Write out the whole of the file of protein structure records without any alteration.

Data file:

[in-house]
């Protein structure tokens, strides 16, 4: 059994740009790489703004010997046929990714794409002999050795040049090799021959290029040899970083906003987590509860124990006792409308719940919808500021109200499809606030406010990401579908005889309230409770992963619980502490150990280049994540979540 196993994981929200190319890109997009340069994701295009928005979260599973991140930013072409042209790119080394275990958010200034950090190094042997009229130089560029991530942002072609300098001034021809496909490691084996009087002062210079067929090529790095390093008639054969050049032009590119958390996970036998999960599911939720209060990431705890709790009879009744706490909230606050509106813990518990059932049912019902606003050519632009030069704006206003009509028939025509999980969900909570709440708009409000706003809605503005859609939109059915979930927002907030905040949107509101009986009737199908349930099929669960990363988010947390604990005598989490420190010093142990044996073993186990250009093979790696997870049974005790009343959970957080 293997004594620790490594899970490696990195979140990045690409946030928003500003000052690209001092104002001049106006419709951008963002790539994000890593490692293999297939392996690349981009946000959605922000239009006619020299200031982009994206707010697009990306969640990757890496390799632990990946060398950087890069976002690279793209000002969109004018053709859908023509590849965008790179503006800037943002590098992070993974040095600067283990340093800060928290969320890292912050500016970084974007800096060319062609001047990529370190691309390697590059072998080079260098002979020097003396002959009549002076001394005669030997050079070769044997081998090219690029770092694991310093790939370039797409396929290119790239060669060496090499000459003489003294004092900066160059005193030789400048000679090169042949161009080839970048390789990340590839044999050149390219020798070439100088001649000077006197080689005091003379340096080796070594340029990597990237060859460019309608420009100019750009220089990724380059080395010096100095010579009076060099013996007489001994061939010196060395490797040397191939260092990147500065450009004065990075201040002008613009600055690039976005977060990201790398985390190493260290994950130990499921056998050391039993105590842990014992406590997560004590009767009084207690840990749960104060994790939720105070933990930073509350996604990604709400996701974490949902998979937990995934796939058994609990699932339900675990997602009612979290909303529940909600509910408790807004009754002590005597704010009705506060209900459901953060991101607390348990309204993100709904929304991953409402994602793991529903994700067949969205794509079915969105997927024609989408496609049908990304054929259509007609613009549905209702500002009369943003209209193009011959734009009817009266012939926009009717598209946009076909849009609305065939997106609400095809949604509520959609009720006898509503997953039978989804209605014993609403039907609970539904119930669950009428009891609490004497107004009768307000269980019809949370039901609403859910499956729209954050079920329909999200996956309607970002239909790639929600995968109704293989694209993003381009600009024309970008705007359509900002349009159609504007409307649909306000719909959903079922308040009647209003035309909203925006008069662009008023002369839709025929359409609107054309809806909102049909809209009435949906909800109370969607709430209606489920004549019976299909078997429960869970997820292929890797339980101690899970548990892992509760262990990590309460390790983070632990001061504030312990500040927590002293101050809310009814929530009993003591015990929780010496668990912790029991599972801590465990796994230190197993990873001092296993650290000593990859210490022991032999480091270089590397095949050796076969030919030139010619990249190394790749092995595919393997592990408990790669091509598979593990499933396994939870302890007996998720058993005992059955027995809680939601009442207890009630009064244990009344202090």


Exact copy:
[in-house]
């Protein structure tokens, strides 16, 4: 059994740009790489703004010997046929990714794409002999050795040049090799021959290029040899970083906003987590509860124990006792409308719940919808500021109200499809606030406010990401579908005889309230409770992963619980502490150990280049994540979540 196993994981929200190319890109997009340069994701295009928005979260599973991140930013072409042209790119080394275990958010200034950090190094042997009229130089560029991530942002072609300098001034021809496909490691084996009087002062210079067929090529790095390093008639054969050049032009590119958390996970036998999960599911939720209060990431705890709790009879009744706490909230606050509106813990518990059932049912019902606003050519632009030069704006206003009509028939025509999980969900909570709440708009409000706003809605503005859609939109059915979930927002907030905040949107509101009986009737199908349930099929669960990363988010947390604990005598989490420190010093142990044996073993186990250009093979790696997870049974005790009343959970957080 293997004594620790490594899970490696990195979140990045690409946030928003500003000052690209001092104002001049106006419709951008963002790539994000890593490692293999297939392996690349981009946000959605922000239009006619020299200031982009994206707010697009990306969640990757890496390799632990990946060398950087890069976002690279793209000002969109004018053709859908023509590849965008790179503006800037943002590098992070993974040095600067283990340093800060928290969320890292912050500016970084974007800096060319062609001047990529370190691309390697590059072998080079260098002979020097003396002959009549002076001394005669030997050079070769044997081998090219690029770092694991310093790939370039797409396929290119790239060669060496090499000459003489003294004092900066160059005193030789400048000679090169042949161009080839970048390789990340590839044999050149390219020798070439100088001649000077006197080689005091003379340096080796070594340029990597990237060859460019309608420009100019750009220089990724380059080395010096100095010579009076060099013996007489001994061939010196060395490797040397191939260092990147500065450009004065990075201040002008613009600055690039976005977060990201790398985390190493260290994950130990499921056998050391039993105590842990014992406590997560004590009767009084207690840990749960104060994790939720105070933990930073509350996604990604709400996701974490949902998979937990995934796939058994609990699932339900675990997602009612979290909303529940909600509910408790807004009754002590005597704010009705506060209900459901953060991101607390348990309204993100709904929304991953409402994602793991529903994700067949969205794509079915969105997927024609989408496609049908990304054929259509007609613009549905209702500002009369943003209209193009011959734009009817009266012939926009009717598209946009076909849009609305065939997106609400095809949604509520959609009720006898509503997953039978989804209605014993609403039907609970539904119930669950009428009891609490004497107004009768307000269980019809949370039901609403859910499956729209954050079920329909999200996956309607970002239909790639929600995968109704293989694209993003381009600009024309970008705007359509900002349009159609504007409307649909306000719909959903079922308040009647209003035309909203925006008069662009008023002369839709025929359409609107054309809806909102049909809209009435949906909800109370969607709430209606489920004549019976299909078997429960869970997820292929890797339980101690899970548990892992509760262990990590309460390790983070632990001061504030312990500040927590002293101050809310009814929530009993003591015990929780010496668990912790029991599972801590465990796994230190197993990873001092296993650290000593990859210490022991032999480091270089590397095949050796076969030919030139010619990249190394790749092995595919393997592990408990790669091509598979593990499933396994939870302890007996998720058993005992059955027995809680939601009442207890009630009064244990009344202090």